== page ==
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Deconstruction

Deconstruction is a major part of Post-structuralism. It comes as a logical questioning of certain claims of Structuralism. Deconstruction (French: déconstruction) is a form of philosophical and literary analysis derived principally from Jacques Derrida’s 1967 work Of Grammatology. In the 1980s it designated more loosely a range of theoretical enterprises in diverse areas of the humanities and social sciences, including—in addition to philosophy and literature—law, anthropology, historiography, linguistics, sociolinguistics, psychoanalysis, political theory, feminism, and gay and lesbian studies. Deconstruction should be seen as a reading strategy, a strategy that slows down the reading process instead of allowing the mind to mistake signs for meaning.

A central premise of deconstruction is that all of Western literature and philosophy implicitly relies on a metaphysics of presence, where intrinsic meaning is accessible by virtue of pure presence. Deconstruction denies the possibility of a pure presence and thus of essential or intrinsic and stable meaning — and thus a relinquishment of the notions of absolute truth, unmediated access to “reality” and consequently of conceptual hierarchy. “From the moment that there is meaning there are nothing but signs.”

Due to this impossibility of pure presence and consequently of intrinsic meaning, any given concept is constituted in reciprocal determination, in terms of its oppositions, e.g. perception/reason, speech/writing, mind/body, interior/exterior, marginal/central, sensible/intelligible, intuition/signification, nature/culture. Further, Derrida contends that “in a classical philosophical opposition we are not dealing with the peaceful coexistence of a vis-a-vis, but rather with a violent hierarchy. One of the two terms governs the other (axiologically, logically, etc.), or has the upper hand”: signified over signifier; intelligible over sensible; speech over writing; activity over passivity, etc. The first task of deconstruction, starting with philosophy and afterward revealing it operating in literary texts, juridical texts, etc, would be to overturn these oppositions.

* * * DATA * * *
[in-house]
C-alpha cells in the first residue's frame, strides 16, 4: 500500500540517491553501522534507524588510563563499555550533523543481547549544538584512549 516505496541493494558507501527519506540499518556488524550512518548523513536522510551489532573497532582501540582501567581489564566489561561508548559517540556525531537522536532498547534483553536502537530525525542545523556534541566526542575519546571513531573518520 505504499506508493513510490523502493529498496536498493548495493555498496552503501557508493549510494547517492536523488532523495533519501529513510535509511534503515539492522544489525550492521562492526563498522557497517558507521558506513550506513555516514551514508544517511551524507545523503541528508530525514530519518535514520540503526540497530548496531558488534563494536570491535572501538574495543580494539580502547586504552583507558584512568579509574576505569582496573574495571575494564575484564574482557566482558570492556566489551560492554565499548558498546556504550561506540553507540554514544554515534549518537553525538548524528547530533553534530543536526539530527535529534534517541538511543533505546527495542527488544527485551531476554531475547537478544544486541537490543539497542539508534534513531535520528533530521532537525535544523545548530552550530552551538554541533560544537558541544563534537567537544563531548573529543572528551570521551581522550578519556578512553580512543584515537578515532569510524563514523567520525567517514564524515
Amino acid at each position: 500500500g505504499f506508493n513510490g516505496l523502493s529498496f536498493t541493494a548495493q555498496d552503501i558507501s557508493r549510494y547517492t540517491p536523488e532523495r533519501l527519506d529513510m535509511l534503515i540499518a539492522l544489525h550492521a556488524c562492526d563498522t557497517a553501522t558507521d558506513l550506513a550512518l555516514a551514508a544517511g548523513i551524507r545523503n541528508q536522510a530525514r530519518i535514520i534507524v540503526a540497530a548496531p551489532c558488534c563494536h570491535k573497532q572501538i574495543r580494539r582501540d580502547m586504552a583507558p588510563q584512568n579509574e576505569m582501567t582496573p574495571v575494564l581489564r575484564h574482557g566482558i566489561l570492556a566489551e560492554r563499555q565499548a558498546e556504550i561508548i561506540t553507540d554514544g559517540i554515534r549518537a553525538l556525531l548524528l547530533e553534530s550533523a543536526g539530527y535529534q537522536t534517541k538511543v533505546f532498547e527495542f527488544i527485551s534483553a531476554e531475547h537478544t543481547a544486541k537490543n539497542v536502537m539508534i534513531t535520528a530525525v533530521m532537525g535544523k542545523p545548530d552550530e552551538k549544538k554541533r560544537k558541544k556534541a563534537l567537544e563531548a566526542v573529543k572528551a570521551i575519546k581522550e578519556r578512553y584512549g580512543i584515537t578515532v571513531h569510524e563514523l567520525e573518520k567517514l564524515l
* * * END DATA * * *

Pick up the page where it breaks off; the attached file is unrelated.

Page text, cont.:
Derrida questions Structuralism’s dependence on the structure to generate meaning as a structure must have a center and this can be outside the structure as God is believed to be at the center of the universe even though he is outside it. Deconstruction tries to decenter the text and never looks for its final meaning which will always be postponed. Derrida points out that there are aporias or blind spots through which meaning slips out. Traditional philosophy does not take heed of these puzzling aporias which are ignored by those who believe in the possibility of absolute meaning.

“Différance” is a French term coined by Jacques Derrida, deliberately homophonous with the word “différence”. Différance plays on the fact that the French word différer means both “to defer” and “to differ.”

The “a” of différance is a deliberate misspelling of différence, though the two are pronounced identically. This highlights the fact that its written form is not heard, and serves to further subvert the traditional privileging of speech over writing (see archi-writing), as well as the distinction between the sensible and the intelligible.

This is only a hint of what Deconstruction is. I hope to be able to teach you in class and then we will take up some major issues involved in Deconstruction like Play, Center, Logocentricism, binary oppositions, etc.

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